By Paige O’Neill, Chief Marketing Officer, SDL
As consumers’ lives become increasingly digitally-focused, marketers are scrambling to figure out the best way to foster meaningful customer relationships. Connecting with the millennial generation in particular is now critical for brands because of the significant buying power this demographic holds. Millennials are the customer of today and of the future. Brands need to adjust marketing strategies to their preferences and behaviors, which are significantly different from other demographics – these customers touch their smartphones 46 times per day and many touch two different devices daily. Today, consumers’ primary engagement with brands is via these digital devices; expecting brands to be as connected as they are.
The millennial generation in particular orchestrates its own shopping experience via digital channels, social media and mobile communications. With the amount of data brands are collecting from consumers across these various touchpoints, marketers are pressed more than ever to leverage that data and consistently deliver meaningful, relevant experiences. Consumers today don’t just expect brands to deliver experiences that are tailored to their current context; they demand it. At a time when consumers use multiple devices throughout their customer journeys, brands are challenged to understand each customer’s current needs specifically in context in order to keep up, provide relevant and personalized experiences, and anticipate the customer’s next steps. The path to purchase no longer looks the same for every customer, and it requires a very unique level of engagement.
Today’s younger generations have fully embraced brands on social media. They use social networks to find content rather than relying on traditional methods such as email and search engines. They have customized the way they find news, making conventional marketing funnels irrelevant. The challenge for marketers is to break through with relevant, valuable, non-promotional interactions. Marketing success today depends on customers seeing, engaging with – and sharing – your brand’s content within their social networks. In order to deliver content your customers will feel compelled to share in this manner, it must be personalized to them.
Marketers also need to earn the trust of their customers and must prioritize building customer experiences that are mutually rewarding. To consistently deliver this, brands must understand not only what the shopper is looking for, but also what they may have purchased yesterday or last week, which is more difficult with shoppers using multiple devices.
Fostering customer relationships is always a challenge. Consumers are blasted with marketing messages and they tend to tune them out — email blasts and generic content are ignored. Social intelligence allows brands to listen in, predict buying behaviors and engage with the customer in a two-way dialogue. Growing a customer relationship is not always about getting the sale – a relationship and personalized brand experience is what generates loyalty in the long run.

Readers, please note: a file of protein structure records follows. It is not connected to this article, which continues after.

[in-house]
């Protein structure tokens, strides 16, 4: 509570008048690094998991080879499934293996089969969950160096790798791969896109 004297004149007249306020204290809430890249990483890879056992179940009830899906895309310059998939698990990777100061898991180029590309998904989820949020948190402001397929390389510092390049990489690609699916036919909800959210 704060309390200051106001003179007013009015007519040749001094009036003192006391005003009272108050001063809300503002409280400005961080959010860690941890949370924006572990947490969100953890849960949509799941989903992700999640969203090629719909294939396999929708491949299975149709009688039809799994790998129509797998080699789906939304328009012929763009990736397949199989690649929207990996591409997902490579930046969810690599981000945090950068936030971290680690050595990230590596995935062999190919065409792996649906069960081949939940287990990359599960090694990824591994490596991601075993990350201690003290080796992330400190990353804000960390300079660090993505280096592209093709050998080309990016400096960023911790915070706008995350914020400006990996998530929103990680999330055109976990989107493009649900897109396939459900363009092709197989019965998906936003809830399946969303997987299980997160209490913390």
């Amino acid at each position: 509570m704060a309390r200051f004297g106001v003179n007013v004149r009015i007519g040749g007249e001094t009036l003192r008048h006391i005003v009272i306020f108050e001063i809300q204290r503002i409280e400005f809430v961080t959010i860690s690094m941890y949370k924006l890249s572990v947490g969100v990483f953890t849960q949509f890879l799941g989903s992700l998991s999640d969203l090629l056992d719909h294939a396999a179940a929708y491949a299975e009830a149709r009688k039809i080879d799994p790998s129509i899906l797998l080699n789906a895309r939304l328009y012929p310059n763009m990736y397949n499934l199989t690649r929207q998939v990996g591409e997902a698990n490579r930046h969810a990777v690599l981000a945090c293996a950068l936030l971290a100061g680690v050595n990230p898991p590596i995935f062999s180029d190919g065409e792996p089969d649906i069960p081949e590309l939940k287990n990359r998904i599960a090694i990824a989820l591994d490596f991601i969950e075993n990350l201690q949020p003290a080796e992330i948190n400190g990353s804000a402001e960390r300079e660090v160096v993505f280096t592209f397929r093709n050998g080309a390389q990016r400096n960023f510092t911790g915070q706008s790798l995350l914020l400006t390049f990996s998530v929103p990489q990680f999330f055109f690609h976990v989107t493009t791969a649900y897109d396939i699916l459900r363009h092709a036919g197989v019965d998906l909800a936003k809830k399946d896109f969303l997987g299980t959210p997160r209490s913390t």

To get on this path, marketers need to determine a strategy for collecting and using customer data. Brands should always ask customers to opt-in and respect preferences for frequency in order to build and maintain trust. Customer data is a key source of intelligence – when done right, targeted marketing messages add value for customers. Done wrong, these messages can appear intrusive or offensive. It’s important to use customer data deliberately to deliver consistent, considerate and relevant messages. Once that credibility is created, customers will start to become brand advocates.
When it comes to using data, measurement and reporting are critical. Marketing campaigns must be agile enough to reinforce what’s working — and immediately revise what isn’t. Don’t wait for an end-of-the-month report on your efforts. Review data on how customers are responding to campaigns in near real time and adapt. An agile approach will help messages stand out and remain applicable at every touch point.
Mutually-rewarding customer relationships will vastly outperform campaigns: brands should start to focus more on how they can use data to create a personalized customer experience. Successful marketers will leverage information about customers to better connect with them and participate in the natural buying cycles of their customers.
About the Author: As Chief Marketing Officer of SDL, Paige brings almost 20 years of experience in senior marketing roles. She uniquely combines product marketing expertise with an extensive background in communications and PR and a passion for developing thought leadership programs that build strong awareness and differentiate companies from the competition. Prior to SDL, Paige served for over three years as Vice President of Marketing for integrated marketing leader Aprimo. Her thought leadership, messaging, demand generation and communications programs contributed to rapid growth and a successful acquisition by Teradata. Paige also served as the CMO for two early-stage startups, Aravo Solutions and GreenRoad Technologies, as well as for PHH Arval, where her efforts contributed to an acquisition attempt by GE. Prior to PHH, Paige spent a decade at Oracle Corporation leading a variety of marketing initiatives.